The median estimate of the risk of extinction within 50 years (1%) was within the range Greenberg found in his Mechanical Turk studies (.0001% to 1%). It is worth pointing out the difference in format once again: Greenberg had participants choose from a list of options, whereas I asked them to type in a number. Few people gave answers between zero one percent (5%, 4%, and 3% of people did so for the 50, 100, and 500 year questions, respectively). Many more people said there was a 0% chance of extinction over the specified time range (34%, 20%, and 7% for the 50, 100, and 500 year questions, respectively). The responses of 0% might represent a belief that there is no way we will go extinct in the specified time range, but it is likely that many of them are because of people rounding their answer to the nearest whole percent--1% was also a popular choice (19%, 12%, and 9% of respondents for the 50, 100, and 500 year questions, respectively).

 

The proportion of people who put the chance of extinction in 50 or 100 years at greater than or equal to 50% was smaller than in Greenberg’s or Randle and Eckersley’s studies (6% versus 11 to 18% for 50 years, and 13% versus 24% for 500 years). Nonetheless, it is worth noting the wide spread of the responses and the tail of people assigning large probabilities to the human extinction in the near future.

 

  1. Begin to explore how confident people are of these beliefs

 

People were more confident about their 50 year estimates than their 100 or 500 year estimates, as we would expect.

 

I also expected that people’s confidence in their answers would be quite low, since I had conducted a few interviews in which I asked about the likelihood of human extinction in the next 100 years, and the interviewees typically expressed a great deal of uncertainty about their estimates. Contrary to my expectations, however, the survey respondents did not generally report great uncertainty about their answers, and many people reported complete confidence in their predictions. This is some evidence against my explanation that the variability in survey results might be due to people having no idea of the answer and just picking something out of the air. However, the large number of people who, without prompting, wrote in the comment section that they had rarely or never thought about the topic suggests that we should not discount that explanation too strongly.

 

Methodological issues may account for the finding--a slider with such precision may not have been an intuitive or informative way to ask about confidence/certainty, etc. More sophisticated ways of asking about confidence and/or testing how the beliefs change when presented with new evidence, could produce more conclusive evidence on the strength of these beliefs.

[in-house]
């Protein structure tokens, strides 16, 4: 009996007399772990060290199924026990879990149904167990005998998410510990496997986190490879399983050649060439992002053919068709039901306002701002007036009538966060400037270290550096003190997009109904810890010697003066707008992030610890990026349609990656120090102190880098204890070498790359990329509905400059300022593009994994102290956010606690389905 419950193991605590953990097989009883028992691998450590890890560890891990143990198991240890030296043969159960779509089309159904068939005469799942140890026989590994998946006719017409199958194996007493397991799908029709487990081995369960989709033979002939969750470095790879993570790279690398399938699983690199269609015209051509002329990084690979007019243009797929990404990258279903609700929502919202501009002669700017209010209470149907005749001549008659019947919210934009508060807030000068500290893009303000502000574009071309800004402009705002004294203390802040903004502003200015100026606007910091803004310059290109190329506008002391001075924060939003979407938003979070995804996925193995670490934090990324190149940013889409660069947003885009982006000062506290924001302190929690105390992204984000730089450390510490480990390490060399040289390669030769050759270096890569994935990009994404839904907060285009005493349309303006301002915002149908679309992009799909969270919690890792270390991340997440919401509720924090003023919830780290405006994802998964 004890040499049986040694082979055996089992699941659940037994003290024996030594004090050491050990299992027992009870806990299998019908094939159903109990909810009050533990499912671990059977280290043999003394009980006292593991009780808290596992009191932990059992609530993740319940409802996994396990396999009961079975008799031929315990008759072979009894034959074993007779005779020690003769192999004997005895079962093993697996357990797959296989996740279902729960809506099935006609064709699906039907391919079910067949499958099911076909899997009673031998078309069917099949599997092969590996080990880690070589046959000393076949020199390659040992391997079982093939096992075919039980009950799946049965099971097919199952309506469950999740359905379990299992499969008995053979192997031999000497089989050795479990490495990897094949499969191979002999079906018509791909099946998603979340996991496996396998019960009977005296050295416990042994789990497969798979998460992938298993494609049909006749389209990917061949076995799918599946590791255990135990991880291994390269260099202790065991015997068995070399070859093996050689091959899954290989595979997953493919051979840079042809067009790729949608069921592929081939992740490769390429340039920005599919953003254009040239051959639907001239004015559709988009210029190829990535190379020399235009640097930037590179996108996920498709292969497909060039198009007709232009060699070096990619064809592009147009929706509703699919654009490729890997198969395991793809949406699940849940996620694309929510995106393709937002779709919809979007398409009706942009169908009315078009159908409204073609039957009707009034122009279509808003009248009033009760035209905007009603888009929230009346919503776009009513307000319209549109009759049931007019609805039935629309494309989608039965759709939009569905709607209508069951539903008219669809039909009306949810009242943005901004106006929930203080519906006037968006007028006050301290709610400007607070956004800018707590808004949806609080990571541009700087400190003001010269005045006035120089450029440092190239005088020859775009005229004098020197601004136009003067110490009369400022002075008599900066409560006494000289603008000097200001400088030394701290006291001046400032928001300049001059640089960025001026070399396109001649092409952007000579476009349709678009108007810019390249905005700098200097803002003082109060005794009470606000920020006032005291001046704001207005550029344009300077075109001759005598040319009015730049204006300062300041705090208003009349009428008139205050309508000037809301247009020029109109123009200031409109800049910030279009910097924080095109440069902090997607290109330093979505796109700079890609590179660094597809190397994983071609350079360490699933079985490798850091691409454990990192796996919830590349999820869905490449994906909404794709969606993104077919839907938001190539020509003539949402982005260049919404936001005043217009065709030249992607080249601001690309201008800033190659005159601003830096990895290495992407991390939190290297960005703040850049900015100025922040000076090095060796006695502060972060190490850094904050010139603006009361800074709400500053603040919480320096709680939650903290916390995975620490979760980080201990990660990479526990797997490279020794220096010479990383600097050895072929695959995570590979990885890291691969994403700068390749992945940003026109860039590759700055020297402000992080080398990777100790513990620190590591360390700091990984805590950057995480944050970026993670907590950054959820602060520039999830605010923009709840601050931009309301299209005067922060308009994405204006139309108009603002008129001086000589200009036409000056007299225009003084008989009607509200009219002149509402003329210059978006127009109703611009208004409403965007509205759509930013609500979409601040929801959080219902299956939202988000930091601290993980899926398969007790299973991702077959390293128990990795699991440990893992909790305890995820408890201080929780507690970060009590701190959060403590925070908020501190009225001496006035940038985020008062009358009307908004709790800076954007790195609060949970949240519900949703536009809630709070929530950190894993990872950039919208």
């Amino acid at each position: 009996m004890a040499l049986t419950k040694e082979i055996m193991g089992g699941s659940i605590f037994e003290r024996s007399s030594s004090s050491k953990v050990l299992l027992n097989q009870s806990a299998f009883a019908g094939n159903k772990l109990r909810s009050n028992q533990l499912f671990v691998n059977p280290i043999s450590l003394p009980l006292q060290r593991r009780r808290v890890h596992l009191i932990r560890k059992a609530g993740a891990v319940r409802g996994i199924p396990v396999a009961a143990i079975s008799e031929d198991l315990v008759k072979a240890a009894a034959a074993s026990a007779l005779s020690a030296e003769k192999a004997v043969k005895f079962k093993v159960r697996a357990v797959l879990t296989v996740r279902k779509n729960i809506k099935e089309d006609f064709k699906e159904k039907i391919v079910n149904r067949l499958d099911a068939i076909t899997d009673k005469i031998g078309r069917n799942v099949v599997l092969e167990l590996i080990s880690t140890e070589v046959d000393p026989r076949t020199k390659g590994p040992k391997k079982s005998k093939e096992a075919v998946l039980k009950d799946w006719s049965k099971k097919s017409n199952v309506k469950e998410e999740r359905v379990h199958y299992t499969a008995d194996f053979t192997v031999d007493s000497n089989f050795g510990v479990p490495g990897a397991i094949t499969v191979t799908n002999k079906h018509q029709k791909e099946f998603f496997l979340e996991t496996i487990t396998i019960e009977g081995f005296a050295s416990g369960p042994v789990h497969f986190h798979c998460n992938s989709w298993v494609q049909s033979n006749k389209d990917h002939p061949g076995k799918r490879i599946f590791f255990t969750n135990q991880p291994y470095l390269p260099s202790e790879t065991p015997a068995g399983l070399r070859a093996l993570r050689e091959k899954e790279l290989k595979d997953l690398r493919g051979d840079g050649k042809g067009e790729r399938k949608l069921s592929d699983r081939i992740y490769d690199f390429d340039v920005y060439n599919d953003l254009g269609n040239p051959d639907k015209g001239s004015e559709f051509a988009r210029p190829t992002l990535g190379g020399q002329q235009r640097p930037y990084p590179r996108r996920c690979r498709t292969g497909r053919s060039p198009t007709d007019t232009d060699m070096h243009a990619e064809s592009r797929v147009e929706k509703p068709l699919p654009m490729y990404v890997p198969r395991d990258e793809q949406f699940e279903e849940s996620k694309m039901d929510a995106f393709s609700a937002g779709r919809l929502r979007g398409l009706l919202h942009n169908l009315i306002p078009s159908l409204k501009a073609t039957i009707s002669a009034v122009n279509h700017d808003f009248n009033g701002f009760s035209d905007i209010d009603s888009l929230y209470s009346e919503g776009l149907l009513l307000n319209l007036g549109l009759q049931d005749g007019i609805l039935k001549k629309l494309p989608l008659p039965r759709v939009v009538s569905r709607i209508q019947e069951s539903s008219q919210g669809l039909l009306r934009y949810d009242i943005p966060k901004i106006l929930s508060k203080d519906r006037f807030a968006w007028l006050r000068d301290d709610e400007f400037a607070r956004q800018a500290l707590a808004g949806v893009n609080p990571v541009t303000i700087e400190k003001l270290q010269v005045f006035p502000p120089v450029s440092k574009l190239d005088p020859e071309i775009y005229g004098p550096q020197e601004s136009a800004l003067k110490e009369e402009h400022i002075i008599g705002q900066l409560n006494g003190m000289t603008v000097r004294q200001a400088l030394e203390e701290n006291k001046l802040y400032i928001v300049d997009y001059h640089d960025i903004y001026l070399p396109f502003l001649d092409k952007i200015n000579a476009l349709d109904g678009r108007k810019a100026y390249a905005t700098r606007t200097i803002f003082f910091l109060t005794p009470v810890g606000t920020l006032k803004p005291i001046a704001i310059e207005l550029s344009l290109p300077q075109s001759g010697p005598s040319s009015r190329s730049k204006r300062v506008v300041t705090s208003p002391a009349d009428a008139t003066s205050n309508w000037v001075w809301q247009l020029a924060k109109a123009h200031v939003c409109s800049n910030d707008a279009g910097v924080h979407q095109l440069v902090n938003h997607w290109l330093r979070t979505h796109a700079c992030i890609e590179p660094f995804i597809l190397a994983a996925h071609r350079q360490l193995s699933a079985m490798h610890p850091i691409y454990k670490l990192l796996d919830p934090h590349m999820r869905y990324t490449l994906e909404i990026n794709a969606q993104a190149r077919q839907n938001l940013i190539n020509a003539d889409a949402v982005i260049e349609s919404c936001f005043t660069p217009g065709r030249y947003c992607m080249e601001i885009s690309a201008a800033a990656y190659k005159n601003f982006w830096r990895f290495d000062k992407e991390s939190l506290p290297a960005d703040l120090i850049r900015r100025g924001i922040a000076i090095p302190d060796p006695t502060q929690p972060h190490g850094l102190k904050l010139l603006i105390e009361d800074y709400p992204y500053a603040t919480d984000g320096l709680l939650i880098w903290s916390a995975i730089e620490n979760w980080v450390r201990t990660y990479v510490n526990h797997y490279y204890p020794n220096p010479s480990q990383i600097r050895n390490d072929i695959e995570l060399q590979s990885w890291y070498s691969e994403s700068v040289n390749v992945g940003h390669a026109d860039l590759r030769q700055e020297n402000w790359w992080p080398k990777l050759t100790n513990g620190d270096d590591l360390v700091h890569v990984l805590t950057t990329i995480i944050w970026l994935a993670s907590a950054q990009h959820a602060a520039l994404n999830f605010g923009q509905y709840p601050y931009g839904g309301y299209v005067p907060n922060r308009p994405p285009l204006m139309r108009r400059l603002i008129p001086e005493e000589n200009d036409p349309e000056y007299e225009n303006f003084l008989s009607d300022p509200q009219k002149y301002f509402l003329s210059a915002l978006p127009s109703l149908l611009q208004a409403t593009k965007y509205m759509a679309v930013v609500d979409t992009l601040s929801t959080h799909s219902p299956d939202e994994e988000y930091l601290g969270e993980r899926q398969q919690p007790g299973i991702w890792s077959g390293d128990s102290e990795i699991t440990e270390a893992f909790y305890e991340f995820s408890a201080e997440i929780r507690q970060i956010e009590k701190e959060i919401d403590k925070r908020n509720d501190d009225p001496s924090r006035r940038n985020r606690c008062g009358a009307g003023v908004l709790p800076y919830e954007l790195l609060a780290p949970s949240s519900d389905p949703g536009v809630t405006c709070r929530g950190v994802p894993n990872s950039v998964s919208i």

1. Check whether wording the question as “go extinct” versus “be wiped out” affects people’s estimates  

 

No, this wording did not make a difference.

 

 

  1. Gauge public opinion on the government’s role in preventing human extinction

 

On the whole, people expressed that the government should prioritize preventing human extinction more than it currently does. Participants’ estimates of the likelihood of extinction were correlated with how much of a priority they think it should be for the government, but only weakly.

More research would be needed to determine what policies people would support and how they would rate preventing human extinction relative to other priorities. Future research could also attempt to disentangle the issues of budget and priority, which were confounded in this study because the lower end of the scale mentioned “resources” and the upper end said “prioritize”. People might think that it should be a strategic priority but should not be given a large share of the budget; this came up in the interviews I mentioned above.

 

It is worth bringing up the comments section again: many people said the topic of the survey was thought-provoking, unusual, and/or something they don’t tend to think about. Combining these comments with the finding that people think the government should be doing more to prevent human extinction suggests that the issue might be neglected ont because people think it’s unimportant but because they just don’t tend to think about it at all, or at least not seriously.

 

References

 

Buhrmester M, Kwang T, Gosling SD. (2011). Amazon's Mechanical Turk: A new source of

inexpensive, yet high-quality, data? Perspectives on Psychological Science. 6(1),

3‐5.

 

Greenberg, Spencer. (2017). Social Science as Lens on Effective Charity: results from four

new studies - Spencer Greenberg. https://www.youtube.com/watch?v=tOSpj19eows

 

Mason W, Suri S. (2012). Conducting Behavioral Research on Amazon's Mechanical Turk.

Behavior Research Methods. 44(1), 1‐23.

 

Paolacci, G., Chandler, J., & Ipeirotis, P. G. (2010). Running experiments on Amazon

Mechanical Turk. Judgment and Decision Making, 5, 411–419.

 

Randle, M., & Eckersley, R. (2015). Public perceptions of future threats to humanity and

societal responses: A cross-national study. Futures, 72, 4–16.

http://dx.doi.org/10.1016/j.futures.2015.06.004

 

 

 

Notes:

1. I did this project as part of a research internship at the Centre for Effective Altruism.

2. I will be without internet for several weeks after tomorrow and will respond to comments when I return.